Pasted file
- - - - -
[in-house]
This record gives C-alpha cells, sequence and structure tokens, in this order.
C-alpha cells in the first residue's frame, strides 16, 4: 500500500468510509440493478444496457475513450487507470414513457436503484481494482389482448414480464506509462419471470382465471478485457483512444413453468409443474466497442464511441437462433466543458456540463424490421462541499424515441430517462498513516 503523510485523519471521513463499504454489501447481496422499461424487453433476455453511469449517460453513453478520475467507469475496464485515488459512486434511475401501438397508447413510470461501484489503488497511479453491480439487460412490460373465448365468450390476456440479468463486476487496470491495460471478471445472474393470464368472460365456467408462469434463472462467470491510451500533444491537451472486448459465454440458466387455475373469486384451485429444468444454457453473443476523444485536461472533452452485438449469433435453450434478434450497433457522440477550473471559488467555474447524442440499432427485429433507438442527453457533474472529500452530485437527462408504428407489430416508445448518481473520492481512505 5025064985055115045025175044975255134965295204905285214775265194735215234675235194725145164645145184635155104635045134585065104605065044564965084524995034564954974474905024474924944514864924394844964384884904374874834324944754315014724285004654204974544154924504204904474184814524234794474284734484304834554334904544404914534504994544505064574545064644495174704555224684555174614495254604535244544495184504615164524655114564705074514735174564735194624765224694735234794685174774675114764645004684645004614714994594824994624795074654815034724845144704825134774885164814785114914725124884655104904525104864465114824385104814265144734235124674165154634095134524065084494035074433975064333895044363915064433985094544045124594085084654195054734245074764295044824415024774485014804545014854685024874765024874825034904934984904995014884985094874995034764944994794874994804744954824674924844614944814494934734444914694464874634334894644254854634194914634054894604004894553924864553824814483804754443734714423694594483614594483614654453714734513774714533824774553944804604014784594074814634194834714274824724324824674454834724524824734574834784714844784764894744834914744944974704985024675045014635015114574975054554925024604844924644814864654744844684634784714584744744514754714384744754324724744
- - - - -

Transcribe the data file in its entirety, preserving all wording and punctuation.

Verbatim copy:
[in-house]
This record gives C-alpha cells, sequence and structure tokens, in this order.
C-alpha cells in the first residue's frame, strides 16, 4: 500500500468510509440493478444496457475513450487507470414513457436503484481494482389482448414480464506509462419471470382465471478485457483512444413453468409443474466497442464511441437462433466543458456540463424490421462541499424515441430517462498513516 503523510485523519471521513463499504454489501447481496422499461424487453433476455453511469449517460453513453478520475467507469475496464485515488459512486434511475401501438397508447413510470461501484489503488497511479453491480439487460412490460373465448365468450390476456440479468463486476487496470491495460471478471445472474393470464368472460365456467408462469434463472462467470491510451500533444491537451472486448459465454440458466387455475373469486384451485429444468444454457453473443476523444485536461472533452452485438449469433435453450434478434450497433457522440477550473471559488467555474447524442440499432427485429433507438442527453457533474472529500452530485437527462408504428407489430416508445448518481473520492481512505 5025064985055115045025175044975255134965295204905285214775265194735215234675235194725145164645145184635155104635045134585065104605065044564965084524995034564954974474905024474924944514864924394844964384884904374874834324944754315014724285004654204974544154924504204904474184814524234794474284734484304834554334904544404914534504994544505064574545064644495174704555224684555174614495254604535244544495184504615164524655114564705074514735174564735194624765224694735234794685174774675114764645004684645004614714994594824994624795074654815034724845144704825134774885164814785114914725124884655104904525104864465114824385104814265144734235124674165154634095134524065084494035074433975064333895044363915064433985094544045124594085084654195054734245074764295044824415024774485014804545014854685024874765024874825034904934984904995014884985094874995034764944994794874994804744954824674924844614944814494934734444914694464874634334894644254854634194914634054894604004894553924864553824814483804754443734714423694594483614594483614654453714734513774714533824774553944804604014784594074814634194834714274824724324824674454834724524824734574834784714844784764894744834914744944974704985024675045014635015114574975054554925024604844924644814864654744844684634784714584744744514754714384744754324724744